There are healthy aspects to my life, of course. For all that I love junk food, I also eat good food every day. My husband Dipankar (Mitra’s brother) loves to cook, and he regularly makes super-healthy Indian food. He and I are both fans of Mitra’s favorite Green Drink, and I cook plenty of plant-based meals at home. But while I’m busy shuttling my kids around, I’m largely sedentary myself. And then there’s the junk food. Here is a list of my favorites, which, until this month, were more-or-less on the menu weekly:
- Cheeseburgers and French fries
- Coke: full throttle, with high fructose corn syrup
- Italian hoagie-style sandwiches
- Burritos with chicken or pork, sour cream, cheese, chips on-the-side, etc.
- Ice cream
I could go on and on, but you get the picture.
When Mitra approached me right before New Year’s and suggested that I follow her detox-and-lifestyle guidelines and blog about my experience, I agreed to give the Dr. Ray program a shot. And not just a shot: to commit to do it for 120 days (January through April) and see how I felt.
My plan is to start a whole new lifestyle. I have lost weight in the past, and always gained it back. My intention on this 120-day-plan is to pretty much eat and exercise in a manner that I can maintain forever. Am I saying I’ll never have another cheeseburger? I don’t know. But I am saying that I can’t have one weekly, or even monthly. I know enough about what that food does to my body to recognize that I don’t want to eat it. But I make the wrong food choices every day because I’m tired and rushed, and because it’s truly an addiction. I get cranky and irritable and HAVE TO HAVE a soda and some greasy, salty, fatty food.
Mitra has lots to say about how to achieve and maintain optimal health and the right weight for your body, but here are the basic tenets:
1. Eat a plant-based, whole-food diet. The deal is to get fewer than 10% of my calories from animal products. That’s not 10% of my meals — 10% of my calories. For me, there’s a slippery slope with such things, so I’m planning to eat no animal products for 120 days. After that, we’ll see if I want to add some back in, or if I choose to maintain an all plant-based, whole-food diet.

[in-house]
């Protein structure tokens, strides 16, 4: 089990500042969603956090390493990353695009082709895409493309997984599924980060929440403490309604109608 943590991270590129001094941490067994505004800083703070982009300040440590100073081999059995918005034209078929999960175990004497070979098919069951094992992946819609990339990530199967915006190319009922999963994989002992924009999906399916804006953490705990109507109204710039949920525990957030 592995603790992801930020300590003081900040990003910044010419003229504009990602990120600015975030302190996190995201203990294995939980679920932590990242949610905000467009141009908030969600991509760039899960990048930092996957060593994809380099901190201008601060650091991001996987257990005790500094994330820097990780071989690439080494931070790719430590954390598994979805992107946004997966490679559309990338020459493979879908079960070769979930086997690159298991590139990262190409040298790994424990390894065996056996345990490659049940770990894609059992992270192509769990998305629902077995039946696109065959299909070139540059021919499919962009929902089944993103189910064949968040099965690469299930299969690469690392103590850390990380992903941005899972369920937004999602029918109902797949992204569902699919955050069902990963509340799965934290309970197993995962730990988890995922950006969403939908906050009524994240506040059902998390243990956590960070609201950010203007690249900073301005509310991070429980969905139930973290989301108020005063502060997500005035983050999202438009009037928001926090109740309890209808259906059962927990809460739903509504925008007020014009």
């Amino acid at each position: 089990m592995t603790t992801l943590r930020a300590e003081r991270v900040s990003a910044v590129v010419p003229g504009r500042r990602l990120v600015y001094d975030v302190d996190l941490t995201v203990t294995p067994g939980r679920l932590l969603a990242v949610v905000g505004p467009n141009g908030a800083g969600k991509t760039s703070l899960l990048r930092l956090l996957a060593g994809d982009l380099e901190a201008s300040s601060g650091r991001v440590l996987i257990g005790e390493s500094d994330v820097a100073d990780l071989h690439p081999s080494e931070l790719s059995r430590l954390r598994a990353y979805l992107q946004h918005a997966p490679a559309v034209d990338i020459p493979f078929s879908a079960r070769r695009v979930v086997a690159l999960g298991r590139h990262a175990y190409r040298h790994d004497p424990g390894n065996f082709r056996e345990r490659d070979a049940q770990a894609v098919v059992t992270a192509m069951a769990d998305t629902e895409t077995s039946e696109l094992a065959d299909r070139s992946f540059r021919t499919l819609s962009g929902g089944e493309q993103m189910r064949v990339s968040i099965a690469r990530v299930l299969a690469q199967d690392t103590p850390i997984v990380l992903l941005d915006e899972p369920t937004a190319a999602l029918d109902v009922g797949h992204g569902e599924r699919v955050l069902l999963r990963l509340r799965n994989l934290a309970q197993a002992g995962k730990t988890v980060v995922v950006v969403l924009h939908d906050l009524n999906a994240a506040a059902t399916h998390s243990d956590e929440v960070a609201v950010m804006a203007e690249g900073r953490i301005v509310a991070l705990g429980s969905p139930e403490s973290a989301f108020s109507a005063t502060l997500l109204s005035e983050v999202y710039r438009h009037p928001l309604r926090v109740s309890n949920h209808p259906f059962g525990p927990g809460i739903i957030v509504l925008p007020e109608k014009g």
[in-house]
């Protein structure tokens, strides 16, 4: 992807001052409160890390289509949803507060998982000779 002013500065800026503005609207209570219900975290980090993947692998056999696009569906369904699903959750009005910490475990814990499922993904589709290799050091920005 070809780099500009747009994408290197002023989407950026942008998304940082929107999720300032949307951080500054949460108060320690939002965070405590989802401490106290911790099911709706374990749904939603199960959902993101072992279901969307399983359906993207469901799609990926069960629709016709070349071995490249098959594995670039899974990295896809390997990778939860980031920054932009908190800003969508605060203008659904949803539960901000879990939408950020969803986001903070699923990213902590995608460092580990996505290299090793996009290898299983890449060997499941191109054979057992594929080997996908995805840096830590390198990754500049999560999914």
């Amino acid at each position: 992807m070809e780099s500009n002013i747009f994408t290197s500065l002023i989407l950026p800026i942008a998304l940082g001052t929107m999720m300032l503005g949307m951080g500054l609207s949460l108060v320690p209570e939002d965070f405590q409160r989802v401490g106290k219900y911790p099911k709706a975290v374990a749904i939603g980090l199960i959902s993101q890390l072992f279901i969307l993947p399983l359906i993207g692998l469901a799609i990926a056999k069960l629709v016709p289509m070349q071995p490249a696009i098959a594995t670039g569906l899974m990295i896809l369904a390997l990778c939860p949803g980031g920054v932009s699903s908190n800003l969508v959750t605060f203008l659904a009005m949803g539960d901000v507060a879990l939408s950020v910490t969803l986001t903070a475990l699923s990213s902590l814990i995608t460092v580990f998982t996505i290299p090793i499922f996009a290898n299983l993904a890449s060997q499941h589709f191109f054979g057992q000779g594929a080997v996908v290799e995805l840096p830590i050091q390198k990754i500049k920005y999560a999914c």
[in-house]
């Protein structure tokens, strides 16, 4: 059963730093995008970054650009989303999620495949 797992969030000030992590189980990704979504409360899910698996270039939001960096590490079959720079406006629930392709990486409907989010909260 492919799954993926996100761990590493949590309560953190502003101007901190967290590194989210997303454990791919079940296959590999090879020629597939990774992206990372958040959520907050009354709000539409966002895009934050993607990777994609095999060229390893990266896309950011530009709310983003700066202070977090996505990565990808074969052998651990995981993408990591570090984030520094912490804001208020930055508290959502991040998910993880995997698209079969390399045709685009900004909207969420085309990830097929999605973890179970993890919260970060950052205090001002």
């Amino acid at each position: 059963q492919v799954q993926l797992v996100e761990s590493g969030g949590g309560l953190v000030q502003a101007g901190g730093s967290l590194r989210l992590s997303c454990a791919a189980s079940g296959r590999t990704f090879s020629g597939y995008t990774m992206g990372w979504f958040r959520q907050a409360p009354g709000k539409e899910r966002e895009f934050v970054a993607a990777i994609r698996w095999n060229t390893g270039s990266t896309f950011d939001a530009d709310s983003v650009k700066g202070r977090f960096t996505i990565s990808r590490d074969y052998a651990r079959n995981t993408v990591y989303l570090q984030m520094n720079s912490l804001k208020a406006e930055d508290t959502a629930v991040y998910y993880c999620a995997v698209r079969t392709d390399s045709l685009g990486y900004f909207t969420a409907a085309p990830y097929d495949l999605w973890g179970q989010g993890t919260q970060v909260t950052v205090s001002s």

2. Drink lots of water. I already do this, so no change there.
3. Exercise enough to get some fresh air and get my blood pumping, but don’t focus on intense exercise. Restorative yoga and walks outside are what Mitra recommends in the beginning.
4. Take Juice Plus+®. Also nothing new.
5. Eat mainly whole foods. This is implicit in #1, but bears restating. What’s crucial about this is that it’s not enough to call oneself a vegan, or vegetarian. Many of my favorite foods (French fries, coke, Red Vines, etc.) are vegetarian.
6. Use little-to-no added oils or fat. Dietary fat can come from nuts, seeds, and avocadoes.
7. Get enough sleep. This one is going to be hard for me. With a two-year-old whose sleep is still dicey, I can all but guarantee that I’m not going to get the 7-8 hours of uninterrupted sleep that Mitra recommends.
8. Perform a daily enema for the first 30 days of my program, then ongoing as needed afterward. Honestly, this one freaks me out a bit… not so sure about giving myself an enema every day, but I’m willing to try it once or twice and see how it goes. (Note from Mitra: check out my Q and A this month on the hows-and-whys of enemas)
9) For detoxification (and weight loss as well) eat all meals between 9:00am and 4:00pm.
Day 2: Yesterday was fine. Had a Green Drink for breakfast, veggie tacos with salsa and guacamole for lunch, a big bag of raw vegetables (carrots, peppers, red cabbage, etc.) mid-afternoon, and some butternut squash soup and whole-grain bread for dinner. Today is harder. I’m starting to get what I’m certain is a caffeine headache… I typically have a large Coke most days, and at least one cup of black tea, so I’m feeling a bit logy and uncomfortable today without it.
Day 4: I feel like crap. I’m tired, I want a Coke really badly, I feel blech all over. Mitra says it’s detox. Whatever it is, I feel like I’m coming down with the flu. I’ve been eating whenever I’m hungry, but none of the allowable foods are appealing to me right now. I do not want another Green Drink. I really don’t want any steamed, roasted, or curried vegetables. I don’t want any oatmeal. I want a burger. Or pepperoni pizza.
Day 6: More of the same. I’m not actually hungry, but I think about food all of the time. I haven’t started with the enemas. I just can’t bring myself to do it. And the other thing I’m doing is eating well outside the suggested hours of 9am – 5pm. Dinner has typically been closer to 7:30 most nights.